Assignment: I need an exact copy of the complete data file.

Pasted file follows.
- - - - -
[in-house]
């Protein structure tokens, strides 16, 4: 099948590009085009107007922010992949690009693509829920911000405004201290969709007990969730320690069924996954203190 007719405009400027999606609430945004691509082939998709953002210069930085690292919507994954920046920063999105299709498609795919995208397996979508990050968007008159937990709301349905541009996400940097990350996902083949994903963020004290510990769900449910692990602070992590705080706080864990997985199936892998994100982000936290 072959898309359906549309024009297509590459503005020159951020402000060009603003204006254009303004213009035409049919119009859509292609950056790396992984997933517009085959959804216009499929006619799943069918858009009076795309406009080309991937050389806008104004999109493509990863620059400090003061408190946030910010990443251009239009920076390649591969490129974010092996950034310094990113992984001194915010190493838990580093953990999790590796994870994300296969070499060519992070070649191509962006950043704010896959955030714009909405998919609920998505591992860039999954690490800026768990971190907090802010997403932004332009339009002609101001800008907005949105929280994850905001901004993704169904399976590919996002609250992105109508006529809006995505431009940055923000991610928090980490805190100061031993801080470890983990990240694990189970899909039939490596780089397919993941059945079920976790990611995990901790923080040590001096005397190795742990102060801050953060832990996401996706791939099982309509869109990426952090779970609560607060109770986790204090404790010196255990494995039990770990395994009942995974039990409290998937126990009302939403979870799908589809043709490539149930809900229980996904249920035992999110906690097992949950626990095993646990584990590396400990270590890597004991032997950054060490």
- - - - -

[in-house]
């Protein structure tokens, strides 16, 4: 099948590009085009107007922010992949690009693509829920911000405004201290969709007990969730320690069924996954203190 007719405009400027999606609430945004691509082939998709953002210069930085690292919507994954920046920063999105299709498609795919995208397996979508990050968007008159937990709301349905541009996400940097990350996902083949994903963020004290510990769900449910692990602070992590705080706080864990997985199936892998994100982000936290 072959898309359906549309024009297509590459503005020159951020402000060009603003204006254009303004213009035409049919119009859509292609950056790396992984997933517009085959959804216009499929006619799943069918858009009076795309406009080309991937050389806008104004999109493509990863620059400090003061408190946030910010990443251009239009920076390649591969490129974010092996950034310094990113992984001194915010190493838990580093953990999790590796994870994300296969070499060519992070070649191509962006950043704010896959955030714009909405998919609920998505591992860039999954690490800026768990971190907090802010997403932004332009339009002609101001800008907005949105929280994850905001901004993704169904399976590919996002609250992105109508006529809006995505431009940055923000991610928090980490805190100061031993801080470890983990990240694990189970899909039939490596780089397919993941059945079920976790990611995990901790923080040590001096005397190795742990102060801050953060832990996401996706791939099982309509869109990426952090779970609560607060109770986790204090404790010196255990494995039990770990395994009942995974039990409290998937126990009302939403979870799908589809043709490539149930809900229980996904249920035992999110906690097992949950626990095993646990584990590396400990270590890597004991032997950054060490």